Tuesday, April 29, 2008

To Barrack Obama

January 25, 2008

The Honorable Barrack Obama

United States Senate

Washington, D.C. 20510

Dear Senator Obama,

I am following your campaign efforts through the primary elections and believe that your message of change through hope, as well as action by the voter, is the best one presented by any of the candidates. As your constituent I would like to call your attention to the human rights issue that is occurring in Guantanamo Bay. It is my hope that you would be able to bring this to the attention of voters and congress because Guantanamo Bay is a human rights issue that affects us all through the denial of universal human rights to those held captive in Guantanamo. Perhaps your actions may provoke a change in the treatment and rights of the individuals in Guantanamo Bay.

The lack of legal rights of the detainees needs to be corrected because it does not comply with universal human rights or our nation’s traditions of an individual’s rights. Amnesty International tells us of the inadequate acknowledgement of prisoner’s rights, “These include secretly transferring suspects to locations where they have faced torture and other ill-treatment, enforced disappearances and indefinite detention without charge.” All of these allegations have been in the media but have not been represented in a widely and ardently by a politician. It is in representing this issue that I ask you to take action in hope of improving the situation. These individuals who are tortured and held with no charge require their basic rights through the Geneva Convention and this country’s own initiative.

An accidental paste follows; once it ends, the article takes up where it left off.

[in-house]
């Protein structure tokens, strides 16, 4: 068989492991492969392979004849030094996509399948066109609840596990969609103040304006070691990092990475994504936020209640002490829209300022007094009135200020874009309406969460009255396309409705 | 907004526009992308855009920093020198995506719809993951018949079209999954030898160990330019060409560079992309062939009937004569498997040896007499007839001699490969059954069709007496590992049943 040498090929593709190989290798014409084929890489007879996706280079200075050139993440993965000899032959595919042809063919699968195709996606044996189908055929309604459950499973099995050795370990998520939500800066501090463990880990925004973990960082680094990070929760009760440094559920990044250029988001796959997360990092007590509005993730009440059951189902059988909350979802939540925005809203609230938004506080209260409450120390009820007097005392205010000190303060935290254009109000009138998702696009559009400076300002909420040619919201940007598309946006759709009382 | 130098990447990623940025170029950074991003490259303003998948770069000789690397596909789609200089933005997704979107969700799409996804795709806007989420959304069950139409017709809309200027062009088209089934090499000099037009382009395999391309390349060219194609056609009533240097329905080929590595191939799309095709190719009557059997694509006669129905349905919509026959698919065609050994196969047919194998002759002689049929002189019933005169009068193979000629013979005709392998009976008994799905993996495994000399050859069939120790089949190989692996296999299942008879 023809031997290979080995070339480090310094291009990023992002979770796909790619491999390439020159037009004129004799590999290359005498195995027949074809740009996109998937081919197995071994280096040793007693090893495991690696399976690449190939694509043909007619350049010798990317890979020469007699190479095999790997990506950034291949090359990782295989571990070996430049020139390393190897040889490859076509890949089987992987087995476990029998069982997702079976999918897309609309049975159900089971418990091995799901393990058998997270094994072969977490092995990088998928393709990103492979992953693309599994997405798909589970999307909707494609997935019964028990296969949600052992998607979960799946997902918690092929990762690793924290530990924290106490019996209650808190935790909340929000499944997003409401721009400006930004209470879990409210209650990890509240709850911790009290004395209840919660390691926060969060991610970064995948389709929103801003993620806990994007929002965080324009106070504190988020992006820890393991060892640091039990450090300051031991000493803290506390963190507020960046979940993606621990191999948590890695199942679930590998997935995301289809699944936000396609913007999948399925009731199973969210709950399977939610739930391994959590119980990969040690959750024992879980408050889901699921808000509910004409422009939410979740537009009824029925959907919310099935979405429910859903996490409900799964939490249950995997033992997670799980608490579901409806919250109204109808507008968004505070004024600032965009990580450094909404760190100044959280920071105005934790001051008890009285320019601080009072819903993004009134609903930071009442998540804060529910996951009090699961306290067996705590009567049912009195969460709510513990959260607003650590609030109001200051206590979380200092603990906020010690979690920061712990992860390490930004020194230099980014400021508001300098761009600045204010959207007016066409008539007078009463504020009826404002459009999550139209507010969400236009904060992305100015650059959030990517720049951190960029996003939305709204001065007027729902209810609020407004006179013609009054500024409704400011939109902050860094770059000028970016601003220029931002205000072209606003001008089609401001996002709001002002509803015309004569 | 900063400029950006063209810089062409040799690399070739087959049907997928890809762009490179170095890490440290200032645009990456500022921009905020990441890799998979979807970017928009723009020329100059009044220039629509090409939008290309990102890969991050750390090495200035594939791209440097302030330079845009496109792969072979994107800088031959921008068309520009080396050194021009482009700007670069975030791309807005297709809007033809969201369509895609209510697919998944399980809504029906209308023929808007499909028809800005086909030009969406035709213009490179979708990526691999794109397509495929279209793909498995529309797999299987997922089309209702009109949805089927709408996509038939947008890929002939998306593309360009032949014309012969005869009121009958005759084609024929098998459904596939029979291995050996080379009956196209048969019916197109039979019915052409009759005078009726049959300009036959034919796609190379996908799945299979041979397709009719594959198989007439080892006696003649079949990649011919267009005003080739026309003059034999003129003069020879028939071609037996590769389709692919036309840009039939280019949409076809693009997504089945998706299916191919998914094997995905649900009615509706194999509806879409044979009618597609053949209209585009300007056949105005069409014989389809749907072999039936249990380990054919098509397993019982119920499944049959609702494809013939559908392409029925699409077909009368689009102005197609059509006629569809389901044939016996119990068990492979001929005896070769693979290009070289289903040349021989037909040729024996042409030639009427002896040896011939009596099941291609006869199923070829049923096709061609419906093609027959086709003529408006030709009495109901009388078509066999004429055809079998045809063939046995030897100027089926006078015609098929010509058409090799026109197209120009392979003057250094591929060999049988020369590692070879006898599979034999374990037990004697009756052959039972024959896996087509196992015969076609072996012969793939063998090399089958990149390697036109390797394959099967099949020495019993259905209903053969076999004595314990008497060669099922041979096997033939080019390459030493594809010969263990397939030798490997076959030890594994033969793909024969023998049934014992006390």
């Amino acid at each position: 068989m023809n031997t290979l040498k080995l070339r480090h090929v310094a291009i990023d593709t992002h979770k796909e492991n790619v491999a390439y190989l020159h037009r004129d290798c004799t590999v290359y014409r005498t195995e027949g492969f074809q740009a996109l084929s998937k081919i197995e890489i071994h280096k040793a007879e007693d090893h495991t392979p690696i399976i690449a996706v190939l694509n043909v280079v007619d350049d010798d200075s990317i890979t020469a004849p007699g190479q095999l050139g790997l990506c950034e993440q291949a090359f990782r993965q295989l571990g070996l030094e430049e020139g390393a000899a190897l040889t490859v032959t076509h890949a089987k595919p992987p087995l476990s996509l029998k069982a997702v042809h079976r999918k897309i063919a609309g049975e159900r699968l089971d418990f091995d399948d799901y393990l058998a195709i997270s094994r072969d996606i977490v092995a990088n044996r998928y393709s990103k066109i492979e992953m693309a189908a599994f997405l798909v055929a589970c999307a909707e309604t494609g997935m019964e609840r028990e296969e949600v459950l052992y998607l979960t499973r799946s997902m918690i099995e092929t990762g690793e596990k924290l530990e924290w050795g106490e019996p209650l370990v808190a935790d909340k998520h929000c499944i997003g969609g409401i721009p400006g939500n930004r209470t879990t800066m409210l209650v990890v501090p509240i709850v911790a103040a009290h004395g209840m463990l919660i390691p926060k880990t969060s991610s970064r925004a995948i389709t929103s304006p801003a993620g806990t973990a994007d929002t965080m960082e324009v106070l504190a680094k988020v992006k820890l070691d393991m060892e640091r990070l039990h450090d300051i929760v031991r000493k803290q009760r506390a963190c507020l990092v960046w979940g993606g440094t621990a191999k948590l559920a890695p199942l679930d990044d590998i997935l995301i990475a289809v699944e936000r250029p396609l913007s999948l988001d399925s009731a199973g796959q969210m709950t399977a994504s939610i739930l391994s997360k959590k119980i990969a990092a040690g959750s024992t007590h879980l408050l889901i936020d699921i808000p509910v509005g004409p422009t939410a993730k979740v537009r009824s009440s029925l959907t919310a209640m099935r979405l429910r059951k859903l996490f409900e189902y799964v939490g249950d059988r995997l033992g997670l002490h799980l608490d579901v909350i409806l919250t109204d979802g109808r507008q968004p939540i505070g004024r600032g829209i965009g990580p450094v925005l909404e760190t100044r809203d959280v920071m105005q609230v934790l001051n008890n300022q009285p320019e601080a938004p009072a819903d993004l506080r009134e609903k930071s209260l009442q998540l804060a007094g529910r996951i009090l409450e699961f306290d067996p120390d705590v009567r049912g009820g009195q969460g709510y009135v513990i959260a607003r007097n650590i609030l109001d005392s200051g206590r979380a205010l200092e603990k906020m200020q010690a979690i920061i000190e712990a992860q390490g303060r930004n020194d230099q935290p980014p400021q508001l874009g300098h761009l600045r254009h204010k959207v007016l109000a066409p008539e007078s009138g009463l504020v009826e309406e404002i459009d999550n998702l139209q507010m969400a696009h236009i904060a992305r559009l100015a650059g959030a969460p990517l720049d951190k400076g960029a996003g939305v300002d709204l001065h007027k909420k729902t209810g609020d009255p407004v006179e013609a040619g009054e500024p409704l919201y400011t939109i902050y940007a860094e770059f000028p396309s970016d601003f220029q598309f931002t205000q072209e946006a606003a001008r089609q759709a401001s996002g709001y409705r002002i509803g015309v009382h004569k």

Several media reports, through different sources, exist on the conditions and legal situations of the detainees in Guantanamo Bay. National Public Radio’s program This American Life has featured the issues concerning Guantanamo Bay in one of its episodes. The episode of This American Life concentrates on the legal right of habeas corpus that the detainees are entitled to but have been denied. This basic right is briefly explained by This American Life,” The right of habeas corpus has been a part of our country's legal tradition longer than we've actually been a country. It means that our government has to explain why it's holding a person in custody.” The denial of this right needs to be rectified in order for the detainees to know what law they have broken. The episode also concludes with an interview of a former detainee who explains the torture that he experienced. This is a human issue that should be brought to the attention of all.

It is my hope that bringing the denial of human rights and the torture of detainees to the attention of the country through the campaign and support of politicians will produce a change for the detainees and the representation of human rights by our country.

Thank you for your time and effort,

Arturo Medina,

Wabash College ’09.

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